The quest for simple and robust signals in production systems
It is today easier than ever to generate a lot of observability data (metrics, logs, and traces) from your applications and forward it to a central location where you can efficiently query it. However, systems can still get pretty hard to reason about. Having an abundance of application-specific data generated from your system does not guarantee that an on-call engineer or operator will know what queries will yield meaningful insight into the current system state.
This is why frameworks like Google’s “Four Golden Signals” or Weaveworks’ RED method were created: to reduce the cognitive load of humans trying to understand systems they are not closely familiar with. The RED method, for example, prescribes three high-level signals which should be observed for each application: Request Rate, Error Rate, and Request Duration. This is a great idea, which I like very much, but it does fall short as noted by author Tom Wilkie:
“It is fair to say this method only works for request-driven services — it breaks down for batch-oriented or streaming services for instance. It is also not all-encompassing.”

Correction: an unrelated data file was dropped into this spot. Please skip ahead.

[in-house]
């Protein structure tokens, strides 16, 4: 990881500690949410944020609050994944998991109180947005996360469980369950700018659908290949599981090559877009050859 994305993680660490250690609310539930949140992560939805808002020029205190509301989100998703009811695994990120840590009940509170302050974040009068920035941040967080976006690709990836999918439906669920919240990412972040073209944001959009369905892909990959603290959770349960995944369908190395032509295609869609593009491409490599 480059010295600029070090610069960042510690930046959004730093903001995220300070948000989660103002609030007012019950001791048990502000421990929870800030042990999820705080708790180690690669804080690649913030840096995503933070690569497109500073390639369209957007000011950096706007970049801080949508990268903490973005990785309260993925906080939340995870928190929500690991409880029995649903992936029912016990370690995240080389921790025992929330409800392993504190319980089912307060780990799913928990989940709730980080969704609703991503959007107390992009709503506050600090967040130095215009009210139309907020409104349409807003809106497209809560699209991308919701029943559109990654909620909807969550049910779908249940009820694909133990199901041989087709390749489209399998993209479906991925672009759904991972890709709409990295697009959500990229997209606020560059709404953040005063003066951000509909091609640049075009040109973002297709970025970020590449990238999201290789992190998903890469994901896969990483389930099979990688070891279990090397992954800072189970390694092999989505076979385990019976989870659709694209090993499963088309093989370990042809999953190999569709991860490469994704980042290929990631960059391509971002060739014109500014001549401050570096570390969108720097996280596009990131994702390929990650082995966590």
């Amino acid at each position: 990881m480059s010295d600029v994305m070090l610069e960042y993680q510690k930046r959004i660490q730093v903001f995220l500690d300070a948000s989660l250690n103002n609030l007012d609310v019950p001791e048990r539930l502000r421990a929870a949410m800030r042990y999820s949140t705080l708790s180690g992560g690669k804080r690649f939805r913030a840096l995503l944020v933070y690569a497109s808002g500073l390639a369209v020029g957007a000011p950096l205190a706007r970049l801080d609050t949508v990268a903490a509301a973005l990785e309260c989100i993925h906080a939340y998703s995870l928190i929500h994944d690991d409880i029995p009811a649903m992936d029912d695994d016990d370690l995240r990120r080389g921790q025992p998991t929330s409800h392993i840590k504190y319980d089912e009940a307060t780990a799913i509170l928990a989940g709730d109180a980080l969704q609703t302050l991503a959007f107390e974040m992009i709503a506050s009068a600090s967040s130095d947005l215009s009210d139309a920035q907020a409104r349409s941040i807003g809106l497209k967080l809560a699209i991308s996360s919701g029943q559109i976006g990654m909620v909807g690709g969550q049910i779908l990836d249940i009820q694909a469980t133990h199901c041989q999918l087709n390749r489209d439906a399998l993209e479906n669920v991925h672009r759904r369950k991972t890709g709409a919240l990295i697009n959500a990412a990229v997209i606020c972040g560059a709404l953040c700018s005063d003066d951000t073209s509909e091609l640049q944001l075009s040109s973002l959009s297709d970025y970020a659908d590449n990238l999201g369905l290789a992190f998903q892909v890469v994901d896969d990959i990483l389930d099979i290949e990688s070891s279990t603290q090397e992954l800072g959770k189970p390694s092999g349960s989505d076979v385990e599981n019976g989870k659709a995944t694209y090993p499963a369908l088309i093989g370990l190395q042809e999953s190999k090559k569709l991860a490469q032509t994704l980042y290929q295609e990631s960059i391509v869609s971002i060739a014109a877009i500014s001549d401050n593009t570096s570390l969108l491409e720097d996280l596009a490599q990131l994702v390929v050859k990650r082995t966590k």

In this article, I want to present two ideas we came up with at Nexar (where I work) which when merged might be used to create flexible frameworks which can cover any kind of service: the service taxonomy and platform level metrics(PLMs).
The service taxonomy
Taxonomies are systematic classifications of things. Grouping things into distinct classes helps us look at their commonalities in abstract instead of on an individual basis. When developing software, the abstractions we choose can make or break a system. Choose an abstraction too coarse and each interaction with it requires a work to peek underneath the hood to get anything useful done; choose an abstraction too fine, and you’re stuck with a system that’s inflexible, hard to test and evolve. But a good abstraction is magical: at once your system seems simple, component boundaries just fall into place; the important stuff is crystal clear and the gory implementation details are confined to their place. Having a good classification of the services in your company…